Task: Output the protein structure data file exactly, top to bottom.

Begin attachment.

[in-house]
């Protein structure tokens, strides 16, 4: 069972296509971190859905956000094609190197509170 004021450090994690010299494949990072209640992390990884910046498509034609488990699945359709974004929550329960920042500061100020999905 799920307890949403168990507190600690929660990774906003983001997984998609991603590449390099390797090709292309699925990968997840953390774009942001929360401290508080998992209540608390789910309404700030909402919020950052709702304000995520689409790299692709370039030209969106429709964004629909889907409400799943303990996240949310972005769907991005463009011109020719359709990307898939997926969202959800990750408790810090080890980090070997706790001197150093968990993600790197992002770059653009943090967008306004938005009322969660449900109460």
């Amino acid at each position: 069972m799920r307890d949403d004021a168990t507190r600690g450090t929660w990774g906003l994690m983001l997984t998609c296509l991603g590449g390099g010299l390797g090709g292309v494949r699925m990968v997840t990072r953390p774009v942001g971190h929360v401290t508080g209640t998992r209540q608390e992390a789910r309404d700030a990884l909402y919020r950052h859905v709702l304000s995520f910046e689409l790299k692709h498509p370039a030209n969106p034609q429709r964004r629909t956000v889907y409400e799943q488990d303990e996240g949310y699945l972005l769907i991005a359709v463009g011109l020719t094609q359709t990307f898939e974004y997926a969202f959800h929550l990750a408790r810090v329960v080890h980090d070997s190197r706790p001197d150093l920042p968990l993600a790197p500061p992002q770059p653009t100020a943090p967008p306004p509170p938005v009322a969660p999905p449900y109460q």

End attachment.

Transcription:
[in-house]
């Protein structure tokens, strides 16, 4: 069972296509971190859905956000094609190197509170 004021450090994690010299494949990072209640992390990884910046498509034609488990699945359709974004929550329960920042500061100020999905 799920307890949403168990507190600690929660990774906003983001997984998609991603590449390099390797090709292309699925990968997840953390774009942001929360401290508080998992209540608390789910309404700030909402919020950052709702304000995520689409790299692709370039030209969106429709964004629909889907409400799943303990996240949310972005769907991005463009011109020719359709990307898939997926969202959800990750408790810090080890980090070997706790001197150093968990993600790197992002770059653009943090967008306004938005009322969660449900109460």
């Amino acid at each position: 069972m799920r307890d949403d004021a168990t507190r600690g450090t929660w990774g906003l994690m983001l997984t998609c296509l991603g590449g390099g010299l390797g090709g292309v494949r699925m990968v997840t990072r953390p774009v942001g971190h929360v401290t508080g209640t998992r209540q608390e992390a789910r309404d700030a990884l909402y919020r950052h859905v709702l304000s995520f910046e689409l790299k692709h498509p370039a030209n969106p034609q429709r964004r629909t956000v889907y409400e799943q488990d303990e996240g949310y699945l972005l769907i991005a359709v463009g011109l020719t094609q359709t990307f898939e974004y997926a969202f959800h929550l990750a408790r810090v329960v080890h980090d070997s190197r706790p001197d150093l920042p968990l993600a790197p500061p992002q770059p653009t100020a943090p967008p306004p509170p938005v009322a969660p999905p449900y109460q």